Skip to main content

Chapultepec, Battle of, and Capture of Mexico City

Chapultepec, Battle of, and Capture of Mexico City (1847).By 12 September 1847, the Mexican War was almost over; the Americans had been victorious in every major engagement, New Mexico had surrendered, U.S. forces had subdued Upper California, and Maj. Gen. Winfield Scott and 7,000 U.S. troops were camped outside Mexico City.

The Mexican capital was built in an ancient lake bed and could only be approached on raised causeways that passed through sizable gateways into the walled city. Just southwest of the city, on a 200‐foot‐high hill, the castle of Chapultepec commanded key causeways and was the site of a military college. Scott decided to storm Chapultepec first. On 12 September, in order to keep Mexican commander Gen. Antonio López de Santa Anna and his 15,000 troops unsure of his ultimate plans, Scott ordered part of his force to demonstrate south and southeast of the capital while his artillery began to hammer at Chapultepec. U.S. infantry attacked, scaling the rocky summit with ladders and pickaxes early the next morning. Within two hours, Scott's troops had overrun the castle. Among the 1,000 defenders were 100 boy cadets who died defending their college and Mexican honor. “Los Niños” became Mexican national heroes.

From Chapultepec, some of the victorious U.S. soldiers swarmed onto the causeway leading to the gates at the southwest corner of Mexico City, and others attacked the gateway near the northwest corner. The soldiers and a battalion of U.S. Marines broke through the walls. Mexican resistance was fierce. When nightfall stopped the fighting for the day, U.S. troops were inside the Mexico City, but only barely. Luckily, Mexican authorities decided not to contest further the U.S. attempt to capture the city, and Santa Anna withdrew his army during the night. The next day, General Scott triumphantly entered the city. U.S. troops suffered over 860 casualties; Mexican losses are estimated to have been at least twice that many.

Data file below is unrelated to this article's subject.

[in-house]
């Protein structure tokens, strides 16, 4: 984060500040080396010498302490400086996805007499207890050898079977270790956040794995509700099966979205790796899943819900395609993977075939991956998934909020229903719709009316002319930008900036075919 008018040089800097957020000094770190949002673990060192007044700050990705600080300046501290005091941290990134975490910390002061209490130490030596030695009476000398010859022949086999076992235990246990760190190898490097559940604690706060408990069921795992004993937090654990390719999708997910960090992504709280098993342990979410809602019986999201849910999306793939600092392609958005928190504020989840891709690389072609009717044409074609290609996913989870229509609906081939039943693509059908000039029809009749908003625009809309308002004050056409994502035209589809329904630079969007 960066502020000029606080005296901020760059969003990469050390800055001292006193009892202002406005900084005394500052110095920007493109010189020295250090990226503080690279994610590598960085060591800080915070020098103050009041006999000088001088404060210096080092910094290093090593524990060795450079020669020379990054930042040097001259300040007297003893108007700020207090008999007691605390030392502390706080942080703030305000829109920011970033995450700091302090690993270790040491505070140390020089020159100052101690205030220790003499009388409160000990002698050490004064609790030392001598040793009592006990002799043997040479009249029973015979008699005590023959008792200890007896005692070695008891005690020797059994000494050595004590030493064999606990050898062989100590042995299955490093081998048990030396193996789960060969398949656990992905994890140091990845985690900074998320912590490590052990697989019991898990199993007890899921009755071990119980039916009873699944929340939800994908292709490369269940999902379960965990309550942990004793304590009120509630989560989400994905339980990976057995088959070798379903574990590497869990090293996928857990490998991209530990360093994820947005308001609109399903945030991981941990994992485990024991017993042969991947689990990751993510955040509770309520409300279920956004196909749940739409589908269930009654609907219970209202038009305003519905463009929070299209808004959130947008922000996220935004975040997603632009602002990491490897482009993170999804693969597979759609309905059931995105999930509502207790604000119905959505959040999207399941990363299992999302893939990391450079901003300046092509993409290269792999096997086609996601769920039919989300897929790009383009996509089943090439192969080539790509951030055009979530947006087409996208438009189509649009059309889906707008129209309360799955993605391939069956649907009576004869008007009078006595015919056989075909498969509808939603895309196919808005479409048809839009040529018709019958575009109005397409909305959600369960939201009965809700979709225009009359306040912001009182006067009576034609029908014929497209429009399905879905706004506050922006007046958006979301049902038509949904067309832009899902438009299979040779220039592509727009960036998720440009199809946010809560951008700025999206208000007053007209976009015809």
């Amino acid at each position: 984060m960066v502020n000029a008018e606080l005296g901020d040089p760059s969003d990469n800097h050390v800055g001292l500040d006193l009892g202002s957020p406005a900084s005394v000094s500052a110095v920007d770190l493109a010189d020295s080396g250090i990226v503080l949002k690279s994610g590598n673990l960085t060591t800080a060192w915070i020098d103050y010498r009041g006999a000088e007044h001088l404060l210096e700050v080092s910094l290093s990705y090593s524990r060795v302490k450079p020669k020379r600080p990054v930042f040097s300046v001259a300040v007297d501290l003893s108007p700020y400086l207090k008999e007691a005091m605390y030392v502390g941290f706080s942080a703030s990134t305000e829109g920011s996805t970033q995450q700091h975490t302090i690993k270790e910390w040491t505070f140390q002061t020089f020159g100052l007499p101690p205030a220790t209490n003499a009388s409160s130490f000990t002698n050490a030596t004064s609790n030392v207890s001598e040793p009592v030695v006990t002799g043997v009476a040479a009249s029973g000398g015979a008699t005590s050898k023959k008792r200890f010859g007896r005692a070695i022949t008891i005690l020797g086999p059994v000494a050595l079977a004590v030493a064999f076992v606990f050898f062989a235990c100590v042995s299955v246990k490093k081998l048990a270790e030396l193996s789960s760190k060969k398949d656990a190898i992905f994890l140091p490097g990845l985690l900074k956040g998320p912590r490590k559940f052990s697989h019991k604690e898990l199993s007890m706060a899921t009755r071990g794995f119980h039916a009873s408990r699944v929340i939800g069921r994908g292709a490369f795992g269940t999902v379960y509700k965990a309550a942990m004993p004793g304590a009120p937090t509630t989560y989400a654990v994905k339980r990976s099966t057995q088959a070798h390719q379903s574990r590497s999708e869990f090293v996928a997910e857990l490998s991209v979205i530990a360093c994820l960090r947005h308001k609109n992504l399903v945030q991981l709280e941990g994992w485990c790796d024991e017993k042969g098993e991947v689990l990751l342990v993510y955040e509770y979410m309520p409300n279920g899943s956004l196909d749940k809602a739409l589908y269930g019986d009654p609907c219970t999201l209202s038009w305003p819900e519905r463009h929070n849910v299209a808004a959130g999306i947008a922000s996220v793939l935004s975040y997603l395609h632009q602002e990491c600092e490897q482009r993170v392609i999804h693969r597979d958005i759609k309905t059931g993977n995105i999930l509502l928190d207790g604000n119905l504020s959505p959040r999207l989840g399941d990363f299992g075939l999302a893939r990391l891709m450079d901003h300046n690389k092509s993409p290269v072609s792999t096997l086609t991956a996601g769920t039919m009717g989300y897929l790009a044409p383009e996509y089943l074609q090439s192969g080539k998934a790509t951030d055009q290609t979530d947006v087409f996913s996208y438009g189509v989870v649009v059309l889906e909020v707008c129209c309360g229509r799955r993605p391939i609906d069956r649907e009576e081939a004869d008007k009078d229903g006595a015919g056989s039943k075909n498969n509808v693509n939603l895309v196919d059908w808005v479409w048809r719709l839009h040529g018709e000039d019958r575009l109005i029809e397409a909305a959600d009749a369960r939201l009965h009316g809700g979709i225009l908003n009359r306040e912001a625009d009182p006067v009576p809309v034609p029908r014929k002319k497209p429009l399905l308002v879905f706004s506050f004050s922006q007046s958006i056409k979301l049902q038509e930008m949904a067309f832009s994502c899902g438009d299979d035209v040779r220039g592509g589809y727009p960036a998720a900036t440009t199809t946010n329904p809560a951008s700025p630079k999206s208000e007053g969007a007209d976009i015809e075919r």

The capture of Mexico City did not immediately end the war. Santa Anna led his army eastward and helped lay siege to the U.S. garrison at Puebla, but within a month U.S. reinforcements had lifted the siege and the fighting was over.


K. Jack Bauer , The Mexican War, 1846–1848, 1974.
John S. D. Eisenhower , So Far From God: The U.S. War with Mexico 1846–1848, 1989.

James M. McCaffrey

Cite this article
Pick a style below, and copy the text for your bibliography.

  • MLA
  • Chicago
  • APA

"Chapultepec, Battle of, and Capture of Mexico City." The Oxford Companion to American Military History. . 11 Mar. 2019 <>.

"Chapultepec, Battle of, and Capture of Mexico City." The Oxford Companion to American Military History. . (March 11, 2019).

"Chapultepec, Battle of, and Capture of Mexico City." The Oxford Companion to American Military History. . Retrieved March 11, 2019 from

Learn more about citation styles

Citation styles gives you the ability to cite reference entries and articles according to common styles from the Modern Language Association (MLA), The Chicago Manual of Style, and the American Psychological Association (APA).

Within the “Cite this article” tool, pick a style to see how all available information looks when formatted according to that style. Then, copy and paste the text into your bibliography or works cited list.

Because each style has its own formatting nuances that evolve over time and not all information is available for every reference entry or article, cannot guarantee each citation it generates. Therefore, it’s best to use citations as a starting point before checking the style against your school or publication’s requirements and the most-recent information available at these sites:

Modern Language Association

The Chicago Manual of Style

American Psychological Association

  • Most online reference entries and articles do not have page numbers. Therefore, that information is unavailable for most content. However, the date of retrieval is often important. Refer to each style’s convention regarding the best way to format page numbers and retrieval dates.
  • In addition to the MLA, Chicago, and APA styles, your school, university, publication, or institution may have its own requirements for citations. Therefore, be sure to refer to those guidelines when editing your bibliography or works cited list.